The contrast of grazing cattle and tidy suburban houses near the corner of McCarran Boulevard and Mayberry Drive in Reno was a twenty-year mystery for me until last Monday. Last year I noticed the cows had been pushed back and a modest farming operation occupied the land next to the historic Betsy Caughlin Donelly ranch house. This year the small farm has gotten larger and there’s a sign on a building that reads Reno Food Systems. As I drove past last week several people were working in the field so I stopped to ask a few questions.
The Betsy Caughlin Donelly ranch was once a 6,000 acre spread on the far-flung western side of Reno. The family ceased ranching operations in 1955, and now houses and various suburban development cover all but 30 acres of the old ranch. Washoe County owns the parcel on the southeast corner of McCarran and Mayberry where the Betsy Caughlin Donnelly house and park consumes six acres with paved trails and turf. A deed restriction ensures the remaining 24 acres are used for agricultural purposes, and the county continues to lease 19 acres as pastureland dedicated to hay production and grazing. Since 2017, Reno Food Systems has had permission to farm 5 acres of the land.
On the day I visited a friendly, well-informed man, Neil Bertrando welcomed me and listened to my request for an interview and then introduced me to farm manager Lyndsey Langsdale. Neil and I walked among furrowed rows of vegetables striped with drip irrigation lines to where Langsdale and a few others were pulling weeds. Langsdale looked up from under the brim of her sweat-stained straw hat and agreed to stop weeding long enough to chat. We sat under an awning at a picnic table next to the shed.
Listen to an interview with Lyndsey Langsdale.
Reno Food Systems broke ground in May of 2018 and built a barbed wire fence to contain the cows. They constructed a shed with a vegetable wash station and small outdoor retail stand. They planted a third of an acre plot and this year they tripled the area under cultivation and are currently farming about an acre out of five available.
Cattle have grazed on the allotment for decades. Yes, the soil is richer for it, but there is a significant downside for Langsdale and many others who spend a lot of time pulling weeds.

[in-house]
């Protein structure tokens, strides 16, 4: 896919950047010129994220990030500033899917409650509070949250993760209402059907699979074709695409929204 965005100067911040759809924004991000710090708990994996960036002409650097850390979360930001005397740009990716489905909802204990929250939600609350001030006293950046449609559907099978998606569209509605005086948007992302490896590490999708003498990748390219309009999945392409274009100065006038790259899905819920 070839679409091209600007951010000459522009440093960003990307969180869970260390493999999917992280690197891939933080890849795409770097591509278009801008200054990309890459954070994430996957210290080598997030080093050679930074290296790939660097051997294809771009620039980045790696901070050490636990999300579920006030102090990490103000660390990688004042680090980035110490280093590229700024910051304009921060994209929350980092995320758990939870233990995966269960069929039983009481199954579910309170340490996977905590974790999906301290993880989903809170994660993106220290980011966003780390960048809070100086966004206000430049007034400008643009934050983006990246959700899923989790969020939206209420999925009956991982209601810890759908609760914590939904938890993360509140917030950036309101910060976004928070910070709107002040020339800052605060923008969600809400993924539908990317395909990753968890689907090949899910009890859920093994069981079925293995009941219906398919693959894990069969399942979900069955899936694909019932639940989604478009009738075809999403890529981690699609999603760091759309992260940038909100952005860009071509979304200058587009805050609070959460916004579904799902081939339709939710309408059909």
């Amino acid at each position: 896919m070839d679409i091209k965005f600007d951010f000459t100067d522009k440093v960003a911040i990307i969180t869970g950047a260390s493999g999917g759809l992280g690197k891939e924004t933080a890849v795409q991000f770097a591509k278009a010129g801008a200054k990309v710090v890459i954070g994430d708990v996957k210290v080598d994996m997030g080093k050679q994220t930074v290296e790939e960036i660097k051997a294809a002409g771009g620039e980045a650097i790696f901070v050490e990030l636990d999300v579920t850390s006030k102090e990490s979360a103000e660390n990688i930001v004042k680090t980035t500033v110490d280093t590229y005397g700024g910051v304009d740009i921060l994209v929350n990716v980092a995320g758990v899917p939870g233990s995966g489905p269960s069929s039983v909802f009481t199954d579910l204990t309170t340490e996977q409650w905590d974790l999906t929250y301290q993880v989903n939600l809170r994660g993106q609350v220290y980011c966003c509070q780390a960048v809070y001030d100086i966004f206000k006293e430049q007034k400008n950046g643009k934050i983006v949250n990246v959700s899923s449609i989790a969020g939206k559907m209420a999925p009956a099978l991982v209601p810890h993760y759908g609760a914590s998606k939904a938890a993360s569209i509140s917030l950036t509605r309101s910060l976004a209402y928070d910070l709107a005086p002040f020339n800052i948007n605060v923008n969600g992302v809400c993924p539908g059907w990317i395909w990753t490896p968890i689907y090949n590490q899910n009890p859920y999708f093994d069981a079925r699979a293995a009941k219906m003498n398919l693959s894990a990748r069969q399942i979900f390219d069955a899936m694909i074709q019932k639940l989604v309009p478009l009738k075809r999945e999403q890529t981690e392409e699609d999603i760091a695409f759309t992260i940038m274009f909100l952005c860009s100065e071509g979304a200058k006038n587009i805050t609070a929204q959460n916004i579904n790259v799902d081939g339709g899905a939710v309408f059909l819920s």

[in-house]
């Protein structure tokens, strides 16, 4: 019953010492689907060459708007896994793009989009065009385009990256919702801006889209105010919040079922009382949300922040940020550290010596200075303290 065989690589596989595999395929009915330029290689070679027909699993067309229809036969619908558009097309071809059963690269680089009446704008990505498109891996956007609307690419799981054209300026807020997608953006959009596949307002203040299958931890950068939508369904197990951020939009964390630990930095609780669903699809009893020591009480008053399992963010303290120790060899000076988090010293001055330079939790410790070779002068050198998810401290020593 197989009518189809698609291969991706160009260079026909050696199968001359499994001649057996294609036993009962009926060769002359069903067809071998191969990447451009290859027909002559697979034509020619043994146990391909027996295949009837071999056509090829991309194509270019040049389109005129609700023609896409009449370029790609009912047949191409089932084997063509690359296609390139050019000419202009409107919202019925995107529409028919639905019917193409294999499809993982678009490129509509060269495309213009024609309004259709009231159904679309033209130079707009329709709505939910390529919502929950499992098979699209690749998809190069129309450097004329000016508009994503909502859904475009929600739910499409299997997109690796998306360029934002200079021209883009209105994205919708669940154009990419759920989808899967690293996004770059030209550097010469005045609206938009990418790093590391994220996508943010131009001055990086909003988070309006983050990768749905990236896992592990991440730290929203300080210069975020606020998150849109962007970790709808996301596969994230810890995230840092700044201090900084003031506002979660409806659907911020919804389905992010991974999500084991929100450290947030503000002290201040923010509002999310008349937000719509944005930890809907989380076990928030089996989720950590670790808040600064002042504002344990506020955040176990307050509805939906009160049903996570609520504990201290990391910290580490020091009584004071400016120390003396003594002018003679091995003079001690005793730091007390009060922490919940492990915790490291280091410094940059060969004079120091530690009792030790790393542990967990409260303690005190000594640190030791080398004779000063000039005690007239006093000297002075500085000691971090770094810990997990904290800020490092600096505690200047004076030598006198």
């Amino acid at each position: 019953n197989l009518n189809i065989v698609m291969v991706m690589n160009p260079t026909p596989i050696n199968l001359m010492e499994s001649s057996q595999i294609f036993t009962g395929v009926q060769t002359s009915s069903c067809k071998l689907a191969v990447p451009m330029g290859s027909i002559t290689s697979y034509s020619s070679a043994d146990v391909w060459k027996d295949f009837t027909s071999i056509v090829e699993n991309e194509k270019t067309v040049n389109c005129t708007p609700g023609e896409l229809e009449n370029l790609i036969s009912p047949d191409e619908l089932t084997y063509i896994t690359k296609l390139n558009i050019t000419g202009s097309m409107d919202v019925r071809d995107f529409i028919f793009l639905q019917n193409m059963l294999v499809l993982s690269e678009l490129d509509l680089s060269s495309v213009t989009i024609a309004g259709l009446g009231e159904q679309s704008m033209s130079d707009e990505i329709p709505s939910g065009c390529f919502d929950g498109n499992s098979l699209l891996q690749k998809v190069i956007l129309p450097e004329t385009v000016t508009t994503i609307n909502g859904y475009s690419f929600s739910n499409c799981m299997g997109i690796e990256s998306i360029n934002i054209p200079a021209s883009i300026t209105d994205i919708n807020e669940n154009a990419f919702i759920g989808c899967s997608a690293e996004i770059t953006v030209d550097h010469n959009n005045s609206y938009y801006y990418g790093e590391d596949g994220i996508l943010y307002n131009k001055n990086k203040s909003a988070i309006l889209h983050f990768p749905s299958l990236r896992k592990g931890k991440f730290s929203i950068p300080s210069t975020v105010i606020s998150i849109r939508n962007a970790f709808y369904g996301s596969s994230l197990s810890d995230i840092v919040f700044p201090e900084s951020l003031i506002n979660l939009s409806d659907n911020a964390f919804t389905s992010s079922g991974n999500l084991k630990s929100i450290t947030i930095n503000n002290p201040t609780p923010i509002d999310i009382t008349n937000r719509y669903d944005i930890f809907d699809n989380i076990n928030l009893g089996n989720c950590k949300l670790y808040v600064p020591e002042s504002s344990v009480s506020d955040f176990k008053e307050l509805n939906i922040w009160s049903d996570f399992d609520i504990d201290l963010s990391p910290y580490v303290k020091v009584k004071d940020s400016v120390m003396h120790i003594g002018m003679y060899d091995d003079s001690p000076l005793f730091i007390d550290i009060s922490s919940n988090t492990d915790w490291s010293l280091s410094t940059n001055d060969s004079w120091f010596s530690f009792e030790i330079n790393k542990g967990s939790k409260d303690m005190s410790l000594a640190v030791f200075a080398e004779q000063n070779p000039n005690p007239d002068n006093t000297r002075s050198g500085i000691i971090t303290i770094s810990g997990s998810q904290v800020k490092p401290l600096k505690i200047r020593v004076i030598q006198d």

“We have a real challenge with the grass coming back and the weeds, more than any piece of land I’ve ever worked,” Langsdale said with a shake of her head. “We grow organically. We’re not certified organic, but we grow without synthetic fertilizers and herbicides and all that, so to get rid of the weeds you have to be creative and not be afraid to spend weeks, months of your life sitting on the ground and weeding.”
Langsdale has learned that repeatedly hand weeding is not a sustainable practice, so as they expand the area under cultivation, she’s using a method known as solarizing the soil with big black tarps to kill all the weeds before they plant crops.
“We bought these agricultural tarps and we tarped the whole second plot, which is the one in the middle out there with tomatoes in it, so we had a giant house-sized black plastic tarp on it for almost a year, and the tarp solarizes the seed bank. It allows the grass to germinate and then it kills it at the root level, but it takes a long time to do that, so we had that tarp on for a year. And it’s worked really well so far. We took it off and it looked good. I wasn’t sure if when we started to irrigate if the grass would just come back, but it hasn’t yet. So that’s definitely the way to do it. You just have to sacrifice a section for a year.”
Part of the farm is covered with a giant white tarp. Langsdale said that she is not afraid to experiment to gain knowledge and develop new strategies, especially strategies that result in less hand weeding. Langsdale explained that the area under the white tarp is hopelessly infested with unwanted plants and that she refuses to weed it anymore yet is still intent to cultivate the plot.
“We put the tarp down and then cut holes in it and planted the squash in the holes. We’re going to see how that works. We’re hoping to kill the weeds and the grass and allow the squash to grow around it. We’ll see. We asked around to some friends who have done it before, and they said it’s okay. We’re wondering if it’s going to be too hot and burn the leaves but we are interested in research and experiments here so we like to try new things and compare different strategies.”
When asked what is being grown this season, Langsdale clearly has every inch of the space under cultivation committed to memory.